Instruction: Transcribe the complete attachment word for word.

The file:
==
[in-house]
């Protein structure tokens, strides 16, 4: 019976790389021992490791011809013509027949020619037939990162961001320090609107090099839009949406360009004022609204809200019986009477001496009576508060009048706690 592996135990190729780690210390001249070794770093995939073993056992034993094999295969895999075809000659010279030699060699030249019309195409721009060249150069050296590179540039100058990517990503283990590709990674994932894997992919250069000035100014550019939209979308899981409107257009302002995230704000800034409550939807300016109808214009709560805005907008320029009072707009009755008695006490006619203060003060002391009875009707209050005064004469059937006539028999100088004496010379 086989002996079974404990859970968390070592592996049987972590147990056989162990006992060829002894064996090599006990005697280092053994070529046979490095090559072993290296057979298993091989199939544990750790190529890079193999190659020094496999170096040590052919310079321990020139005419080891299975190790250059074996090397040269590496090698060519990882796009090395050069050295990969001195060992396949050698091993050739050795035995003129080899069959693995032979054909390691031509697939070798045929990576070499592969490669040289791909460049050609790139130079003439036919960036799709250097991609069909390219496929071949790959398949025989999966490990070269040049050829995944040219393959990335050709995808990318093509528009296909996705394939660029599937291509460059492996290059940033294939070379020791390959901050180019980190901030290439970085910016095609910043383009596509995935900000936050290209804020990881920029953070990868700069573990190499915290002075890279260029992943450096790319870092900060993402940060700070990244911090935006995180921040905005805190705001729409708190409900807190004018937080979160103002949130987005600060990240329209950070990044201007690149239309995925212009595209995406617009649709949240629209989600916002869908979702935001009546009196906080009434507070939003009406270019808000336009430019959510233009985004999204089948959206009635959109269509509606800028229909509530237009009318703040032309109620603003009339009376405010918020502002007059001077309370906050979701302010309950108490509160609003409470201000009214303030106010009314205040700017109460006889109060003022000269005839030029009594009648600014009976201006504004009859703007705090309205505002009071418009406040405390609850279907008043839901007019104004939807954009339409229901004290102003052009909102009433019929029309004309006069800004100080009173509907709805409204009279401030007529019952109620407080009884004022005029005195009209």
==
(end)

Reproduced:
[in-house]
């Protein structure tokens, strides 16, 4: 019976790389021992490791011809013509027949020619037939990162961001320090609107090099839009949406360009004022609204809200019986009477001496009576508060009048706690 592996135990190729780690210390001249070794770093995939073993056992034993094999295969895999075809000659010279030699060699030249019309195409721009060249150069050296590179540039100058990517990503283990590709990674994932894997992919250069000035100014550019939209979308899981409107257009302002995230704000800034409550939807300016109808214009709560805005907008320029009072707009009755008695006490006619203060003060002391009875009707209050005064004469059937006539028999100088004496010379 086989002996079974404990859970968390070592592996049987972590147990056989162990006992060829002894064996090599006990005697280092053994070529046979490095090559072993290296057979298993091989199939544990750790190529890079193999190659020094496999170096040590052919310079321990020139005419080891299975190790250059074996090397040269590496090698060519990882796009090395050069050295990969001195060992396949050698091993050739050795035995003129080899069959693995032979054909390691031509697939070798045929990576070499592969490669040289791909460049050609790139130079003439036919960036799709250097991609069909390219496929071949790959398949025989999966490990070269040049050829995944040219393959990335050709995808990318093509528009296909996705394939660029599937291509460059492996290059940033294939070379020791390959901050180019980190901030290439970085910016095609910043383009596509995935900000936050290209804020990881920029953070990868700069573990190499915290002075890279260029992943450096790319870092900060993402940060700070990244911090935006995180921040905005805190705001729409708190409900807190004018937080979160103002949130987005600060990240329209950070990044201007690149239309995925212009595209995406617009649709949240629209989600916002869908979702935001009546009196906080009434507070939003009406270019808000336009430019959510233009985004999204089948959206009635959109269509509606800028229909509530237009009318703040032309109620603003009339009376405010918020502002007059001077309370906050979701302010309950108490509160609003409470201000009214303030106010009314205040700017109460006889109060003022000269005839030029009594009648600014009976201006504004009859703007705090309205505002009071418009406040405390609850279907008043839901007019104004939807954009339409229901004290102003052009909102009433019929029309004309006069800004100080009173509907709805409204009279401030007529019952109620407080009884004022005029005195009209």